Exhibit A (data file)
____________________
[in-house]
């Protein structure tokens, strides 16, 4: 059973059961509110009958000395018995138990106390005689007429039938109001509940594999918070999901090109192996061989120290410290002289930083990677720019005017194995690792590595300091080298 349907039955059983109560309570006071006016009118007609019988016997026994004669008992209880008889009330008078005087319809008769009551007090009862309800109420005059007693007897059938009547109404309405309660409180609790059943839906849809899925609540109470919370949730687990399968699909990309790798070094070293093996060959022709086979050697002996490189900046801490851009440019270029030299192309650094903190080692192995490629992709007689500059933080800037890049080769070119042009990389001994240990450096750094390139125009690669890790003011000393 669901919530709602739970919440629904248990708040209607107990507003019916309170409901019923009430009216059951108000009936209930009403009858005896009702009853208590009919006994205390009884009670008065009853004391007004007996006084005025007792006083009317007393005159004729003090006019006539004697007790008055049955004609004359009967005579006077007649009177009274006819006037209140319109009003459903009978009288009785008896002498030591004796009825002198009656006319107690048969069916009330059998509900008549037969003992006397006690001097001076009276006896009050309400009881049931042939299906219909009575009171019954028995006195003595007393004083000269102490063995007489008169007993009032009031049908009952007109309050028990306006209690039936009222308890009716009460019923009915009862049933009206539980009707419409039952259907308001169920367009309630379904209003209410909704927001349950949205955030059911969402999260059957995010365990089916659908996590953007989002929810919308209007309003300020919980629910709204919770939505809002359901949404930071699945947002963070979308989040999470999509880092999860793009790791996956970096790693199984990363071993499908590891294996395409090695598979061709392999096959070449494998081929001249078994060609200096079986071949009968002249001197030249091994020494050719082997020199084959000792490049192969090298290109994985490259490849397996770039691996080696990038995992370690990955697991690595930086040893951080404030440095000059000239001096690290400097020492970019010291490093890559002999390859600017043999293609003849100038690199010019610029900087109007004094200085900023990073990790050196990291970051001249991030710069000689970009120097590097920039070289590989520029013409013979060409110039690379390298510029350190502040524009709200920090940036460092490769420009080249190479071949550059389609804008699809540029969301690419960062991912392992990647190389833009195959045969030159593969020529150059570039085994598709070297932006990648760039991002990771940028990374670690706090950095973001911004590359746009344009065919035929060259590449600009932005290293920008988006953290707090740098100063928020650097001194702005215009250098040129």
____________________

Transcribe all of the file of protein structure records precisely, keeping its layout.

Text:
[in-house]
């Protein structure tokens, strides 16, 4: 059973059961509110009958000395018995138990106390005689007429039938109001509940594999918070999901090109192996061989120290410290002289930083990677720019005017194995690792590595300091080298 349907039955059983109560309570006071006016009118007609019988016997026994004669008992209880008889009330008078005087319809008769009551007090009862309800109420005059007693007897059938009547109404309405309660409180609790059943839906849809899925609540109470919370949730687990399968699909990309790798070094070293093996060959022709086979050697002996490189900046801490851009440019270029030299192309650094903190080692192995490629992709007689500059933080800037890049080769070119042009990389001994240990450096750094390139125009690669890790003011000393 669901919530709602739970919440629904248990708040209607107990507003019916309170409901019923009430009216059951108000009936209930009403009858005896009702009853208590009919006994205390009884009670008065009853004391007004007996006084005025007792006083009317007393005159004729003090006019006539004697007790008055049955004609004359009967005579006077007649009177009274006819006037209140319109009003459903009978009288009785008896002498030591004796009825002198009656006319107690048969069916009330059998509900008549037969003992006397006690001097001076009276006896009050309400009881049931042939299906219909009575009171019954028995006195003595007393004083000269102490063995007489008169007993009032009031049908009952007109309050028990306006209690039936009222308890009716009460019923009915009862049933009206539980009707419409039952259907308001169920367009309630379904209003209410909704927001349950949205955030059911969402999260059957995010365990089916659908996590953007989002929810919308209007309003300020919980629910709204919770939505809002359901949404930071699945947002963070979308989040999470999509880092999860793009790791996956970096790693199984990363071993499908590891294996395409090695598979061709392999096959070449494998081929001249078994060609200096079986071949009968002249001197030249091994020494050719082997020199084959000792490049192969090298290109994985490259490849397996770039691996080696990038995992370690990955697991690595930086040893951080404030440095000059000239001096690290400097020492970019010291490093890559002999390859600017043999293609003849100038690199010019610029900087109007004094200085900023990073990790050196990291970051001249991030710069000689970009120097590097920039070289590989520029013409013979060409110039690379390298510029350190502040524009709200920090940036460092490769420009080249190479071949550059389609804008699809540029969301690419960062991912392992990647190389833009195959045969030159593969020529150059570039085994598709070297932006990648760039991002990771940028990374670690706090950095973001911004590359746009344009065919035929060259590449600009932005290293920008988006953290707090740098100063928020650097001194702005215009250098040129």